The most prominent and important argument in this form, however, was made by President Andrew Johnson in his veto of the Civil Rights Act of 1866, which required that all citizens enjoy the same rights (within a certain list) as were enjoyed by white citizens. White citizens themselves, of course, received no benefit from the Civil Rights Act, because they already were receiving those rights. But the freedmen received a special benefit for themselves—the prohibition on discrimination.

Johnson complained in his veto message that the Civil Rights Act would “establish, for the security of the colored race, safeguards which go infinitely beyond any that the General Government has ever provided for the white race. In fact, the distinction of race and color is, by the bill, made to operate in favor of the colored and against the white race.”

Lyman Trumbull replied on behalf of Republicans before they overrode Johnson’s veto:

Does that discriminate in favor of the colored person? Why, sir, the very object and effect of the section is to prevent discrimination, and language, it seems to me could not more plainly express that object and effect. It may be said that it is for the benefit of the black man because he is now in some instances discriminated against by State laws; but that is the case with all remedial statutes. They are for the relief of the persons who need the relief, not for the relief of those who have the right already; and when those needing the relief obtain it, they stand upon the precise footing of those who do not need the benefit of the law.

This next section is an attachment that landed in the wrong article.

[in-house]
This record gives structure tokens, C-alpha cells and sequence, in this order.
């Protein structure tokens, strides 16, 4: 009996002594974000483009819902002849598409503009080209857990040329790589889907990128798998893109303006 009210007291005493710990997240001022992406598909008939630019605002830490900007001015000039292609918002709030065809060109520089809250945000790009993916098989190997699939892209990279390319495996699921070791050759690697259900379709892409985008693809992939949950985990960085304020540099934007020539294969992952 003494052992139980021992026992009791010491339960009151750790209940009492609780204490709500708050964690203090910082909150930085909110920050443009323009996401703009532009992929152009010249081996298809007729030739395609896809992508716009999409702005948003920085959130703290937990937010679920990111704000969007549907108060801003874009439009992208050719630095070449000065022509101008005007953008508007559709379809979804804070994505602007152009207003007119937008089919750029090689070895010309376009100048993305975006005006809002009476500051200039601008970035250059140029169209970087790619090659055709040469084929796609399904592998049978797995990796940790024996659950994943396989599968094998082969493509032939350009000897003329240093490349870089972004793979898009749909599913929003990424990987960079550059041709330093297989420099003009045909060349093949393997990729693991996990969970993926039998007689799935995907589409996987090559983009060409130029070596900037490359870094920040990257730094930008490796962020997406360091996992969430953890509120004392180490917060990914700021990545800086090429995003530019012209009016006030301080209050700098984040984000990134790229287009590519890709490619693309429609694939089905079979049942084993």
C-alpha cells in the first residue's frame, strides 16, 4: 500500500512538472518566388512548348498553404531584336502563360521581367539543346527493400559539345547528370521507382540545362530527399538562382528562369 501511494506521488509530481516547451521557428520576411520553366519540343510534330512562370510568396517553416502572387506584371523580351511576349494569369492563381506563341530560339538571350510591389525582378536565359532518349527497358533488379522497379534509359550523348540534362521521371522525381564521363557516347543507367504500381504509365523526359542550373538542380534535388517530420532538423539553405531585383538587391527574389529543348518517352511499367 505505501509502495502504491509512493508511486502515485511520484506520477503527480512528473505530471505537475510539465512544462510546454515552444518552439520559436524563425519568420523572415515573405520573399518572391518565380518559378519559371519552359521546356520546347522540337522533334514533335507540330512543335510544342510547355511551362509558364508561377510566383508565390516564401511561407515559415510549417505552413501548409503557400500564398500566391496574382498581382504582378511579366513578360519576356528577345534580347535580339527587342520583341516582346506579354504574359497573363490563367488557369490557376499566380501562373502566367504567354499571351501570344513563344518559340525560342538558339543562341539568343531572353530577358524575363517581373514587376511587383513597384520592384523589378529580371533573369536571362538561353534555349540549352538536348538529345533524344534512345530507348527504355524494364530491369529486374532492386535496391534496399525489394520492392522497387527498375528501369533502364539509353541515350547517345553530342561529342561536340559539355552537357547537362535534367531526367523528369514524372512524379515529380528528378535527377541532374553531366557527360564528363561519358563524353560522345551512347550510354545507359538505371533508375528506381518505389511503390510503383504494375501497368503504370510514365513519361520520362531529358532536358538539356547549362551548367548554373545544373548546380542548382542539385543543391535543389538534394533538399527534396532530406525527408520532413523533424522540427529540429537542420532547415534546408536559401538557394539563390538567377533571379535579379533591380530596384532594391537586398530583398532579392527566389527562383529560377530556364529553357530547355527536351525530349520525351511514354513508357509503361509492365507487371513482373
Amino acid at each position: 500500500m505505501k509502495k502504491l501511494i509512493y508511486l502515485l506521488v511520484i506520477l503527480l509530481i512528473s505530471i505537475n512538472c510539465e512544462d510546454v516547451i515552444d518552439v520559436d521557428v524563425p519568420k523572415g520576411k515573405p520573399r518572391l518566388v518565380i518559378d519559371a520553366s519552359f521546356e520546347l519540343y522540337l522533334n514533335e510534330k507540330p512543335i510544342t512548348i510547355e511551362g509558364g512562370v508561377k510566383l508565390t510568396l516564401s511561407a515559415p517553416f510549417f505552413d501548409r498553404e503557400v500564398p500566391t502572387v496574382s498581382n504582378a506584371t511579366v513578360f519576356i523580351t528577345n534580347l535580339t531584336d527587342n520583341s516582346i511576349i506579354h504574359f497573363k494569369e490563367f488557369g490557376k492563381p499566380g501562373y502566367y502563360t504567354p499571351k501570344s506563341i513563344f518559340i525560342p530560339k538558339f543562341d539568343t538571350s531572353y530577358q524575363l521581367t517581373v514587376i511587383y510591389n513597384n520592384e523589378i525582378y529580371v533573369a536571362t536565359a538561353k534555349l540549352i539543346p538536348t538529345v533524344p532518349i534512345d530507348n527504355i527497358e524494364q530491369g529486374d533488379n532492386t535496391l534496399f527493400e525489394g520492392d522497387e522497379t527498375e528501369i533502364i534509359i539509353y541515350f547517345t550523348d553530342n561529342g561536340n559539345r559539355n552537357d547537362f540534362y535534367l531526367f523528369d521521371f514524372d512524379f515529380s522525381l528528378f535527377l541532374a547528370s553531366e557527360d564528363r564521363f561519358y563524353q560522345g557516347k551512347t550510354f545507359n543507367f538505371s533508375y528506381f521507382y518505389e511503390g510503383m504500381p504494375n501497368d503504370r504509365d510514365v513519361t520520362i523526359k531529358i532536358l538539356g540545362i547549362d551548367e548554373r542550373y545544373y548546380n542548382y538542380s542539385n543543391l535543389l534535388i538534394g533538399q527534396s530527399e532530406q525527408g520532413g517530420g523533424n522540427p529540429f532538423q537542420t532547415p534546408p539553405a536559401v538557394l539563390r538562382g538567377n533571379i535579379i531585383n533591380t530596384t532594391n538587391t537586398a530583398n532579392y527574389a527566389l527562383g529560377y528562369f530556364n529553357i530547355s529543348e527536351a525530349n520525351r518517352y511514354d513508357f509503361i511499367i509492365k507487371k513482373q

Trumbull’s point is only that it sometimes is appropriate to give antidiscrimination remedies only to those in need of them. That general point does not, of course, resolve whether it is appropriate in the context of 1523: whether 1523 is a remedial state “for the relief of the persons who need the relief.”  The details--many of which Gail Heriot identified in the context of the First Amendment Defense Act at the end of her Peaceful Coexistence dissent--are complicated. Establishing the baseline against which “neutrality” is to be judged is, in this as in other contexts, very difficult. A careful investigation is required of which citizens stand most “needing the relief.” 

It is important to see, though, that the case against 1523 is by no means open-and-shut. The simple “this bill gives antidiscrimination protection only to a single group of citizens” objection, made without any attention to the context of different groups’ need for a remedy, was not one that the Fourteenth Amendment’s adopters took as dispositive.